Asian nations say ready to act on asset bubbles

GREATER NOIDA, India Fri May 3, 2013 10:33pm IST

Finance ministers and senior officials pose for a group photograph after the 16th ASEAN+3 Finance Ministers and Central Bank Governors' meeting at a hotel in Greater Noida, on the outskirts of New Delhi, May 3, 2013. REUTERS/Adnan Abidi

Finance ministers and senior officials pose for a group photograph after the 16th ASEAN+3 Finance Ministers and Central Bank Governors' meeting at a hotel in Greater Noida, on the outskirts of New Delhi, May 3, 2013.

Credit: Reuters/Adnan Abidi

GREATER NOIDA, India (Reuters) - Asian nations must be on guard against excessive risk taking and asset bubbles fed by central bank efforts to boost economic growth, major regional economies including Japan and China said on Friday.

Central banks in countries including Japan, the United States and Britain have been pumping out cheap money which has driven investors to seek higher returns in emerging economies around the world, driving up asset prices.

"We shall remain vigilant on the unintended negative side effects stemming from extended periods of global monetary easing," the ASEAN group of Southeast Asian nations, along with Japan, China and South Korea, said in a statement after a meeting in India.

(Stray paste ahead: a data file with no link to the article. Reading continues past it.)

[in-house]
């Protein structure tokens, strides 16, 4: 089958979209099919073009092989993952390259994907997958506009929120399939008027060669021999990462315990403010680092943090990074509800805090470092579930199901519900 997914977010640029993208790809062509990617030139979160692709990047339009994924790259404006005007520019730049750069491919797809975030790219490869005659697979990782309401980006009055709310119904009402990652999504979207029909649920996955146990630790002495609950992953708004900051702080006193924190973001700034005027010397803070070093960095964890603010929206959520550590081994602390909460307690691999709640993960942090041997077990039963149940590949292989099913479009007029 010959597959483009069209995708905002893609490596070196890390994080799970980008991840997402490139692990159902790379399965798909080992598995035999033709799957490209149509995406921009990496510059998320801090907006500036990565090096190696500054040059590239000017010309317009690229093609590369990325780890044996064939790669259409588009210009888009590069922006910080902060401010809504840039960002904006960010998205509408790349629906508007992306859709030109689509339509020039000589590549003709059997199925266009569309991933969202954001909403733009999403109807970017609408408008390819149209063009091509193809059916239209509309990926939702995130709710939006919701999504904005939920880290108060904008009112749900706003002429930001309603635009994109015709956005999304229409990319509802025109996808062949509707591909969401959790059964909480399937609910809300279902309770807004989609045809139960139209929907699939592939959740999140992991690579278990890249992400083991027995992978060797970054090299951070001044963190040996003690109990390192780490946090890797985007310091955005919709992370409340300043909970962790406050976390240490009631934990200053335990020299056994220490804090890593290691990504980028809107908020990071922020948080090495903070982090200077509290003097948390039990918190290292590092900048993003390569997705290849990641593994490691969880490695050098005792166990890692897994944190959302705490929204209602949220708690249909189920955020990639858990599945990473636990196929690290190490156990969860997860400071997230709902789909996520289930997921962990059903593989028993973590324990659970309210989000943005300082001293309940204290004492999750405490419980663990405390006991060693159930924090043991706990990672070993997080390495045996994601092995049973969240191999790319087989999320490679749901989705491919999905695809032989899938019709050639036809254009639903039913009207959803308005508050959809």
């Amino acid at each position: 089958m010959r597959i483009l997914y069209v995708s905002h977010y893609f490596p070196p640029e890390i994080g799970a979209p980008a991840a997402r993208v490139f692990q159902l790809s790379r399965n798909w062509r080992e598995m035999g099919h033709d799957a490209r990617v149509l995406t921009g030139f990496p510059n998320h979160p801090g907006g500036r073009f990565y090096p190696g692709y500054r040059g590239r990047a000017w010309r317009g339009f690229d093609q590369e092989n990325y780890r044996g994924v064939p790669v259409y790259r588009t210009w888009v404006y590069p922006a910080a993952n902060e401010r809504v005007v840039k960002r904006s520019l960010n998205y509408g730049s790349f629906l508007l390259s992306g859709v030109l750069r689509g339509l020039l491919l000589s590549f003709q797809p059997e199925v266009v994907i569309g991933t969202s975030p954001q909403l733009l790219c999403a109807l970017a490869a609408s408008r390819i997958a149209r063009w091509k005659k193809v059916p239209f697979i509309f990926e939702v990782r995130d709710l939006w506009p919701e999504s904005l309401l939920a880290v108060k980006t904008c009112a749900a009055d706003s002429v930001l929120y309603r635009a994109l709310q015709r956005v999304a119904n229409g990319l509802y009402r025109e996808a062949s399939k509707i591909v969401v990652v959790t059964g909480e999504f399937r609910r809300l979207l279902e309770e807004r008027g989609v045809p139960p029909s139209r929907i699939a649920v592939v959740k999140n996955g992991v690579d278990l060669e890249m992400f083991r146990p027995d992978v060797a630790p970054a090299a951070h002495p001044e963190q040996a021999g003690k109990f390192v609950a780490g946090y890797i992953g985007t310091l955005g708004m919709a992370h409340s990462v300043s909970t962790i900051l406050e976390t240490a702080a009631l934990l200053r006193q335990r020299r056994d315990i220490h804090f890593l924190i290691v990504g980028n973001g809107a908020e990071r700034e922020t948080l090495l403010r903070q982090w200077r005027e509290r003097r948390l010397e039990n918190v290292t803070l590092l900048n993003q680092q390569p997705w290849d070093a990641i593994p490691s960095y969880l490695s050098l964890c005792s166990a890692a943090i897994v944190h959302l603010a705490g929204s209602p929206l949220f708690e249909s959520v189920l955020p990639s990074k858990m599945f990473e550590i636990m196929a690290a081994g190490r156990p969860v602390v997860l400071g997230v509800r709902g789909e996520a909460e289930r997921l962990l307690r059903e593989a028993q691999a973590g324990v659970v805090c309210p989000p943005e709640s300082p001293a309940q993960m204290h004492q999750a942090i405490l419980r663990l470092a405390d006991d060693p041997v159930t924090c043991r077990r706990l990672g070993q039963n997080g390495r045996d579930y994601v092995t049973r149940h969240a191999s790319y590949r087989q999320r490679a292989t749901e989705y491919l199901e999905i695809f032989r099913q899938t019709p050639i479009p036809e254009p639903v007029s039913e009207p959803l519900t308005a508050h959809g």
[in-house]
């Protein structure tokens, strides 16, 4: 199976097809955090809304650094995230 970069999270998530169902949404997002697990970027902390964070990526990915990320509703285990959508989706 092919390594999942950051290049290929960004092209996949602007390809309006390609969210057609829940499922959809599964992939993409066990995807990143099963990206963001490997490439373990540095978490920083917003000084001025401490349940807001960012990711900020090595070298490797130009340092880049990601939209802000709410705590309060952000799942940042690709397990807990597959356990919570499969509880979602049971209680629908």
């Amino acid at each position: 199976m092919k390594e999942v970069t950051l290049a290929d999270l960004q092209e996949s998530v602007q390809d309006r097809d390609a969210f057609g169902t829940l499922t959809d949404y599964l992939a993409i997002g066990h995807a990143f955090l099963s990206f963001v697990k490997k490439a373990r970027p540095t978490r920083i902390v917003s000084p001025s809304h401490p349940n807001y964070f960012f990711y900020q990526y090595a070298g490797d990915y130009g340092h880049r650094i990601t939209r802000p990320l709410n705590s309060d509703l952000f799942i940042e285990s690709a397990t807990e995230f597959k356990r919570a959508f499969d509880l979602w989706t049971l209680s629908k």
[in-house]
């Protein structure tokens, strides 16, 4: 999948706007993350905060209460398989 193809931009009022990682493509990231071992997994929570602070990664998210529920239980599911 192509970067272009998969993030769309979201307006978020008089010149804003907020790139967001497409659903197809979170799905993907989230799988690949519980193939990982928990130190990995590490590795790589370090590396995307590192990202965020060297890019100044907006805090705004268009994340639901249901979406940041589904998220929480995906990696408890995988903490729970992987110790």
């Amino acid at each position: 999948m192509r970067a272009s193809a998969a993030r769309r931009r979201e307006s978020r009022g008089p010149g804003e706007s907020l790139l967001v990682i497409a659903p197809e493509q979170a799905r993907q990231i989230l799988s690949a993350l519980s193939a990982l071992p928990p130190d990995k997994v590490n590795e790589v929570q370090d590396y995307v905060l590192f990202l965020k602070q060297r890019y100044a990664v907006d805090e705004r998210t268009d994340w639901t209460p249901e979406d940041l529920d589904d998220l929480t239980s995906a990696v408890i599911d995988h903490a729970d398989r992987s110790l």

They said they were prepared to adjust macro-economic policy and if necessary adopt macro-prudential policies, which aim to build resilience in financial systems during periods of rapid credit growth and can include caps on leverage and debt-to-income ratios.

Memories of the 1997 Asian currency crisis that led to economic collapse in much of the region mean policymakers are sensitive to the risks of volatile fund flows.

The Bank of Japan stunned financial markets last month by pledging to release about $1.4 trillion to end nearly two decades of stagnation and deflation. Bank of Japan Governor Haruhiko Kuroda said on Thursday he would monitor for any signs of unintended spillovers on emerging economies.

The meeting, on the sidelines of the Asian Development Bank's annual gathering, was not attended by China or South Korea's finance ministers, which some observers blame on renewed tension over several Japanese ministers' visits to a shrine for war dead.

A trilateral meeting between China, Japan and South Korea was also called off.

(Reporting by Rajesh Kumar Singh; Writing by Frank Jack Daniel; Editing by Ruth Pitchford)

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